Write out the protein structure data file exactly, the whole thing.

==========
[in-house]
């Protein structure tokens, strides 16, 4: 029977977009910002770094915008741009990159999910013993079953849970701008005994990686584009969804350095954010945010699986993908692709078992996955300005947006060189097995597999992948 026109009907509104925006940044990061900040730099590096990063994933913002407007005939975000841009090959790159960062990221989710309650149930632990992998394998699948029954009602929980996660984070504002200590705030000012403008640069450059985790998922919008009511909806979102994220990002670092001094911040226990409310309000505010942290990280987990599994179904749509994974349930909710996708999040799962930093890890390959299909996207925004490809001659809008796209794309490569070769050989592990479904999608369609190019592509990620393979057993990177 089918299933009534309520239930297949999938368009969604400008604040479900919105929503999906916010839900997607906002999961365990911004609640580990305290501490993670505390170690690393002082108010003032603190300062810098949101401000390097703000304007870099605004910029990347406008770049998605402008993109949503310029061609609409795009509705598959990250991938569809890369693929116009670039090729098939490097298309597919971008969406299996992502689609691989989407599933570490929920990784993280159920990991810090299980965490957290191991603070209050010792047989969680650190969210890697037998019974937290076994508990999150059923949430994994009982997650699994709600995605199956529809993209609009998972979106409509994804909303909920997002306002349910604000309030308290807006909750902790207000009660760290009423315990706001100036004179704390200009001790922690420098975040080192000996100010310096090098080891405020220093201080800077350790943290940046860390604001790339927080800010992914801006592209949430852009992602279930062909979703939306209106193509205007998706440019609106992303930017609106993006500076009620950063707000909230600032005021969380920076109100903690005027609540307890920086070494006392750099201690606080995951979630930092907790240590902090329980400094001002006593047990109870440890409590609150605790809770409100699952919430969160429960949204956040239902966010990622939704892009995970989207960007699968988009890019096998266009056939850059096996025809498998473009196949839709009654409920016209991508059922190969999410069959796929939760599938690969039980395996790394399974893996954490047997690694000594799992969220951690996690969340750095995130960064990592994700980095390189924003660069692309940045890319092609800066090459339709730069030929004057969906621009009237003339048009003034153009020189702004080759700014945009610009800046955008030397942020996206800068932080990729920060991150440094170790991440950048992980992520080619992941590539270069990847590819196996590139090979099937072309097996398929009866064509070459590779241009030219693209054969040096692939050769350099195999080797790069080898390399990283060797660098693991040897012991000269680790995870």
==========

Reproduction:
[in-house]
């Protein structure tokens, strides 16, 4: 029977977009910002770094915008741009990159999910013993079953849970701008005994990686584009969804350095954010945010699986993908692709078992996955300005947006060189097995597999992948 026109009907509104925006940044990061900040730099590096990063994933913002407007005939975000841009090959790159960062990221989710309650149930632990992998394998699948029954009602929980996660984070504002200590705030000012403008640069450059985790998922919008009511909806979102994220990002670092001094911040226990409310309000505010942290990280987990599994179904749509994974349930909710996708999040799962930093890890390959299909996207925004490809001659809008796209794309490569070769050989592990479904999608369609190019592509990620393979057993990177 089918299933009534309520239930297949999938368009969604400008604040479900919105929503999906916010839900997607906002999961365990911004609640580990305290501490993670505390170690690393002082108010003032603190300062810098949101401000390097703000304007870099605004910029990347406008770049998605402008993109949503310029061609609409795009509705598959990250991938569809890369693929116009670039090729098939490097298309597919971008969406299996992502689609691989989407599933570490929920990784993280159920990991810090299980965490957290191991603070209050010792047989969680650190969210890697037998019974937290076994508990999150059923949430994994009982997650699994709600995605199956529809993209609009998972979106409509994804909303909920997002306002349910604000309030308290807006909750902790207000009660760290009423315990706001100036004179704390200009001790922690420098975040080192000996100010310096090098080891405020220093201080800077350790943290940046860390604001790339927080800010992914801006592209949430852009992602279930062909979703939306209106193509205007998706440019609106992303930017609106993006500076009620950063707000909230600032005021969380920076109100903690005027609540307890920086070494006392750099201690606080995951979630930092907790240590902090329980400094001002006593047990109870440890409590609150605790809770409100699952919430969160429960949204956040239902966010990622939704892009995970989207960007699968988009890019096998266009056939850059096996025809498998473009196949839709009654409920016209991508059922190969999410069959796929939760599938690969039980395996790394399974893996954490047997690694000594799992969220951690996690969340750095995130960064990592994700980095390189924003660069692309940045890319092609800066090459339709730069030929004057969906621009009237003339048009003034153009020189702004080759700014945009610009800046955008030397942020996206800068932080990729920060991150440094170790991440950048992980992520080619992941590539270069990847590819196996590139090979099937072309097996398929009866064509070459590779241009030219693209054969040096692939050769350099195999080797790069080898390399990283060797660098693991040897012991000269680790995870």